A progress update and a discovery. The discovery was made when stitching more of the cross stitch piece this afternoon and it is that I can’t always seem to easily place the needle through the appropriate hole in the aida when coming up from the back.  Perhaps this is common with cross stitch but I don’t like this aspect of it! I didn’t do any cross stitch yesterday as I spent a lovely day in Oxford with my friend Moonpenny and today my feet attest to the fact that we walked and walked and walked around for hours. We kept seeing displays in shop windows about Alice in Wonderland but didn’t know why. An online search revealed that this year is the 150th anniversary of the book being written. This had nothing to do with my rendition of the Mad Hatter – I did it simply because I liked the original image and wanted something to while away a long journey with.

This morning I went to view “Bags, Bonnets and Books”, an exhibition of work by members of the Stroud branch of the Embroiderer’s Guild. I have no idea who did what as the sheets which would have told me had still not been delivered by the time I was leaving. The work was beautiful nonetheless and gave me several ideas. The exhibition runs until Friday so I might go back again for a second look!

cross stitch 2

 

cross stitch

I don’t get on well with cross stitch. I’ve tried it in the past and given up before finishing. I frequently lost my place in the pattern and/or my top stitches went in two different directions. Big sis doesn’t have any problems with cross stitch and when she bought Michael Powell’s cross stitch book and started on one of the designs while I was still visiting, I was tempted to have another go at a (small) cross stitch piece so I took a copy of the White Village pattern and got myself organised early yesterday with threads and 14 count aida.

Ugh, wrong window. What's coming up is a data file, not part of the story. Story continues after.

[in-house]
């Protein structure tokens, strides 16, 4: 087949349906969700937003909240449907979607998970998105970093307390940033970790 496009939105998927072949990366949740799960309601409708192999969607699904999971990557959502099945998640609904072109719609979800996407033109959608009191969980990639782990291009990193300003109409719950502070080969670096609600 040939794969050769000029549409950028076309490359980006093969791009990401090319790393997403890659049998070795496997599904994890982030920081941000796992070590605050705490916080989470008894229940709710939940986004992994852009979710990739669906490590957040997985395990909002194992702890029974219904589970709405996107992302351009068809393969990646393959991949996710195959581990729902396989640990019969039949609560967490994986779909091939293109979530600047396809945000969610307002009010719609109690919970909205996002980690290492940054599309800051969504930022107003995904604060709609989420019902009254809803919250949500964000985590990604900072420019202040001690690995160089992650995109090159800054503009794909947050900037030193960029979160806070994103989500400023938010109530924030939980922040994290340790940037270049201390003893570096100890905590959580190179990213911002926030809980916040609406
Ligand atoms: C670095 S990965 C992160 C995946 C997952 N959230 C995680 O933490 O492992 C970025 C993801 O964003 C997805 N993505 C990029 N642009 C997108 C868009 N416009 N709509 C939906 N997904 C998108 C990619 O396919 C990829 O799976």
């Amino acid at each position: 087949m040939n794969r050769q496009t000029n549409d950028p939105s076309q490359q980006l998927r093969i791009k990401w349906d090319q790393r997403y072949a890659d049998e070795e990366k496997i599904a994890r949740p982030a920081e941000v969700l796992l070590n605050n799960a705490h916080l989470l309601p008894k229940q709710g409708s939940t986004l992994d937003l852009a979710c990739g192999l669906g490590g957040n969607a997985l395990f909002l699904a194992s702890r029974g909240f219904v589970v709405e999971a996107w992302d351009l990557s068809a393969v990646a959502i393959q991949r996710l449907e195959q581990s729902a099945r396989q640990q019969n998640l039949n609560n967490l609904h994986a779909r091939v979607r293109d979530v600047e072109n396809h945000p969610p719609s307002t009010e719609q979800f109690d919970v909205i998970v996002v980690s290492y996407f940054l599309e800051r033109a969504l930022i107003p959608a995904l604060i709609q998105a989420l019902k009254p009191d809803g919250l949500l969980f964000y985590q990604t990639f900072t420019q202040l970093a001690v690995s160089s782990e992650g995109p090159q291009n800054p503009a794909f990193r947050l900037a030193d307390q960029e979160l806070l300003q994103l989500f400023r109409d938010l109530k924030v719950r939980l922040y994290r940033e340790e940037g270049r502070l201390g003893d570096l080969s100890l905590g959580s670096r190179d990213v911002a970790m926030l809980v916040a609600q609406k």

Before putting needle and thread to aida, I looked through some of my needlework books and the internet for tips suitable for a leftie like me who normally prefers winging it with needle and thread, as opposed to following a set pattern but apart from nearly all of the articles advising me to ‘start in the middle’ without telling me why I should, none of them actually gave me much information that was specific to cross stitch beyond the essentials on suitable fabric, needles, and starting and finishing the stitches themselves. Maybe there isn’t any.

Big sis uses a magnetic board to which the pattern is clamped with a ‘ruler’ which you reposition on the pattern so you know where you’re at (except when Dave’s wagging tail occasionally swipes her ruler out of position) but not wishing to lay out loadsa money on accessories for something I might never do again, I used an old placemat and a length of stiff card attached by a spring clip at either side. Works so far.

Although I have completed not quite half of the design, I have kept my stitches all going in the same direction (but I really have to concentrate) and have already miscounted a couple of times and had to unstitch. I had marked the centre with tacking stitches both ways but at only 32 x 47 stitches I didn’t think it would matter too much that I didn’t actually ‘start in the middle’ and you can see that I’ve already unpicked all but a short length of tacking. I made the ‘steering wheel cover’ to keep the excess Mad Hatter fabric clean and out of the way of the needle and this time it also stops my threads catching on the rough edges of the aida fabric.

I hope that I do Mr Powell’s design justice. I didn’t have all the colours in his list so tried to match his suggested Anchor equivalents with the DMCs that I have. I love Mr P’s art work but have always baulked at the thought of turning them into cross stitch.

cross stitch